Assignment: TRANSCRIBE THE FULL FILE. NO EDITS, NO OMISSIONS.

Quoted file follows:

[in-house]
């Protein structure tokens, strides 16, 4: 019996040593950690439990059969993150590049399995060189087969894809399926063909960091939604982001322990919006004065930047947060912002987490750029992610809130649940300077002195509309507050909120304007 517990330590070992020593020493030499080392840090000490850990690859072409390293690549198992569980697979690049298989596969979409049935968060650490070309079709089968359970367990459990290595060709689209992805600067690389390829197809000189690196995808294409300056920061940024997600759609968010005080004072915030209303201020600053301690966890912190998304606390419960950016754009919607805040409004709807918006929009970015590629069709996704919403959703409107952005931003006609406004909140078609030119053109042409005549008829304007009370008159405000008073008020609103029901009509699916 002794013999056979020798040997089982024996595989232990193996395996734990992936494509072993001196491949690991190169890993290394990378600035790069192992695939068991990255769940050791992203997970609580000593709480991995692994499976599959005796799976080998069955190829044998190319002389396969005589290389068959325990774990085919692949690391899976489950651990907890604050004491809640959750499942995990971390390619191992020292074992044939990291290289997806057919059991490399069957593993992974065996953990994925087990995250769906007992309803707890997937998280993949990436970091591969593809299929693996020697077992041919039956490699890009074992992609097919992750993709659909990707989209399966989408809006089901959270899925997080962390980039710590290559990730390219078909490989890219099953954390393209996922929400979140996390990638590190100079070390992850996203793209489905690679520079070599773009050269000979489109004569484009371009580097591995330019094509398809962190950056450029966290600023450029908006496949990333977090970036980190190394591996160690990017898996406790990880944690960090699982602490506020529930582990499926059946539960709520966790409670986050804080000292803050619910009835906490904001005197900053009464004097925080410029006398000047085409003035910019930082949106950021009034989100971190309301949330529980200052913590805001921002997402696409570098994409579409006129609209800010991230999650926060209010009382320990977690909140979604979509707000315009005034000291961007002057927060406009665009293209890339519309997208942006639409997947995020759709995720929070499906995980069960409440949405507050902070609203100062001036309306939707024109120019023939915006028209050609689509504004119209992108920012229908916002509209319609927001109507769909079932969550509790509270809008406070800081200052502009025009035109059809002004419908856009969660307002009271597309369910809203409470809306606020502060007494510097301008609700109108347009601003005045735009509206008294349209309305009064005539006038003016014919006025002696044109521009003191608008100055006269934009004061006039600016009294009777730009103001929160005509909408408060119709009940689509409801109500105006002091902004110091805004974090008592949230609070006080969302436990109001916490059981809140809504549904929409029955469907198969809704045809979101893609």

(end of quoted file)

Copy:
[in-house]
């Protein structure tokens, strides 16, 4: 019996040593950690439990059969993150590049399995060189087969894809399926063909960091939604982001322990919006004065930047947060912002987490750029992610809130649940300077002195509309507050909120304007 517990330590070992020593020493030499080392840090000490850990690859072409390293690549198992569980697979690049298989596969979409049935968060650490070309079709089968359970367990459990290595060709689209992805600067690389390829197809000189690196995808294409300056920061940024997600759609968010005080004072915030209303201020600053301690966890912190998304606390419960950016754009919607805040409004709807918006929009970015590629069709996704919403959703409107952005931003006609406004909140078609030119053109042409005549008829304007009370008159405000008073008020609103029901009509699916 002794013999056979020798040997089982024996595989232990193996395996734990992936494509072993001196491949690991190169890993290394990378600035790069192992695939068991990255769940050791992203997970609580000593709480991995692994499976599959005796799976080998069955190829044998190319002389396969005589290389068959325990774990085919692949690391899976489950651990907890604050004491809640959750499942995990971390390619191992020292074992044939990291290289997806057919059991490399069957593993992974065996953990994925087990995250769906007992309803707890997937998280993949990436970091591969593809299929693996020697077992041919039956490699890009074992992609097919992750993709659909990707989209399966989408809006089901959270899925997080962390980039710590290559990730390219078909490989890219099953954390393209996922929400979140996390990638590190100079070390992850996203793209489905690679520079070599773009050269000979489109004569484009371009580097591995330019094509398809962190950056450029966290600023450029908006496949990333977090970036980190190394591996160690990017898996406790990880944690960090699982602490506020529930582990499926059946539960709520966790409670986050804080000292803050619910009835906490904001005197900053009464004097925080410029006398000047085409003035910019930082949106950021009034989100971190309301949330529980200052913590805001921002997402696409570098994409579409006129609209800010991230999650926060209010009382320990977690909140979604979509707000315009005034000291961007002057927060406009665009293209890339519309997208942006639409997947995020759709995720929070499906995980069960409440949405507050902070609203100062001036309306939707024109120019023939915006028209050609689509504004119209992108920012229908916002509209319609927001109507769909079932969550509790509270809008406070800081200052502009025009035109059809002004419908856009969660307002009271597309369910809203409470809306606020502060007494510097301008609700109108347009601003005045735009509206008294349209309305009064005539006038003016014919006025002696044109521009003191608008100055006269934009004061006039600016009294009777730009103001929160005509909408408060119709009940689509409801109500105006002091902004110091805004974090008592949230609070006080969302436990109001916490059981809140809504549904929409029955469907198969809704045809979101893609």